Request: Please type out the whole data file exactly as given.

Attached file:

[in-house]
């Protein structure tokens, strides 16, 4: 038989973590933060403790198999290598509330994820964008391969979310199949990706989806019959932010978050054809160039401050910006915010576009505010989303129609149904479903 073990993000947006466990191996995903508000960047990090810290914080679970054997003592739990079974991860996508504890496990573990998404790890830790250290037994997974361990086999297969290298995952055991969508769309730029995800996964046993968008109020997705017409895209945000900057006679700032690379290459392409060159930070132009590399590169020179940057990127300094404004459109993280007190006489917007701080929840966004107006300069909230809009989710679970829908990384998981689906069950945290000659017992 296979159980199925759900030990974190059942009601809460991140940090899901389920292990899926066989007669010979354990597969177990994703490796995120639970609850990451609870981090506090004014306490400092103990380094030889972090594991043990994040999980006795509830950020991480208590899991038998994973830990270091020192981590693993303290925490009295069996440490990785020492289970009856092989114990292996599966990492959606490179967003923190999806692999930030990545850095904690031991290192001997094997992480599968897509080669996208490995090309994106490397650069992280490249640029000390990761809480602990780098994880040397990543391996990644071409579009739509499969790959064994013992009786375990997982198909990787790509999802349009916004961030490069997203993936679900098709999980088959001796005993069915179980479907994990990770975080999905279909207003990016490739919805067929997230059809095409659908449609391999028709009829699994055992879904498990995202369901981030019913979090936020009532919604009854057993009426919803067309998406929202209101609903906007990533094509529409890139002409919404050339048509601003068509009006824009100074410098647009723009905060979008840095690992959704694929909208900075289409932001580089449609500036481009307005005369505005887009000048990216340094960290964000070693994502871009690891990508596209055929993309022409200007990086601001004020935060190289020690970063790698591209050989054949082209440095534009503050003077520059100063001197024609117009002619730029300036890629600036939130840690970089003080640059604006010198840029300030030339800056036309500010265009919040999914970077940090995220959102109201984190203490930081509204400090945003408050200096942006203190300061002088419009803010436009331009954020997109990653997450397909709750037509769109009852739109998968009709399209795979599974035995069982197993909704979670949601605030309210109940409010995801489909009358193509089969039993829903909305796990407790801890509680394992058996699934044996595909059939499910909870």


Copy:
[in-house]
């Protein structure tokens, strides 16, 4: 038989973590933060403790198999290598509330994820964008391969979310199949990706989806019959932010978050054809160039401050910006915010576009505010989303129609149904479903 073990993000947006466990191996995903508000960047990090810290914080679970054997003592739990079974991860996508504890496990573990998404790890830790250290037994997974361990086999297969290298995952055991969508769309730029995800996964046993968008109020997705017409895209945000900057006679700032690379290459392409060159930070132009590399590169020179940057990127300094404004459109993280007190006489917007701080929840966004107006300069909230809009989710679970829908990384998981689906069950945290000659017992 296979159980199925759900030990974190059942009601809460991140940090899901389920292990899926066989007669010979354990597969177990994703490796995120639970609850990451609870981090506090004014306490400092103990380094030889972090594991043990994040999980006795509830950020991480208590899991038998994973830990270091020192981590693993303290925490009295069996440490990785020492289970009856092989114990292996599966990492959606490179967003923190999806692999930030990545850095904690031991290192001997094997992480599968897509080669996208490995090309994106490397650069992280490249640029000390990761809480602990780098994880040397990543391996990644071409579009739509499969790959064994013992009786375990997982198909990787790509999802349009916004961030490069997203993936679900098709999980088959001796005993069915179980479907994990990770975080999905279909207003990016490739919805067929997230059809095409659908449609391999028709009829699994055992879904498990995202369901981030019913979090936020009532919604009854057993009426919803067309998406929202209101609903906007990533094509529409890139002409919404050339048509601003068509009006824009100074410098647009723009905060979008840095690992959704694929909208900075289409932001580089449609500036481009307005005369505005887009000048990216340094960290964000070693994502871009690891990508596209055929993309022409200007990086601001004020935060190289020690970063790698591209050989054949082209440095534009503050003077520059100063001197024609117009002619730029300036890629600036939130840690970089003080640059604006010198840029300030030339800056036309500010265009919040999914970077940090995220959102109201984190203490930081509204400090945003408050200096942006203190300061002088419009803010436009331009954020997109990653997450397909709750037509769109009852739109998968009709399209795979599974035995069982197993909704979670949601605030309210109940409010995801489909009358193509089969039993829903909305796990407790801890509680394992058996699934044996595909059939499910909870």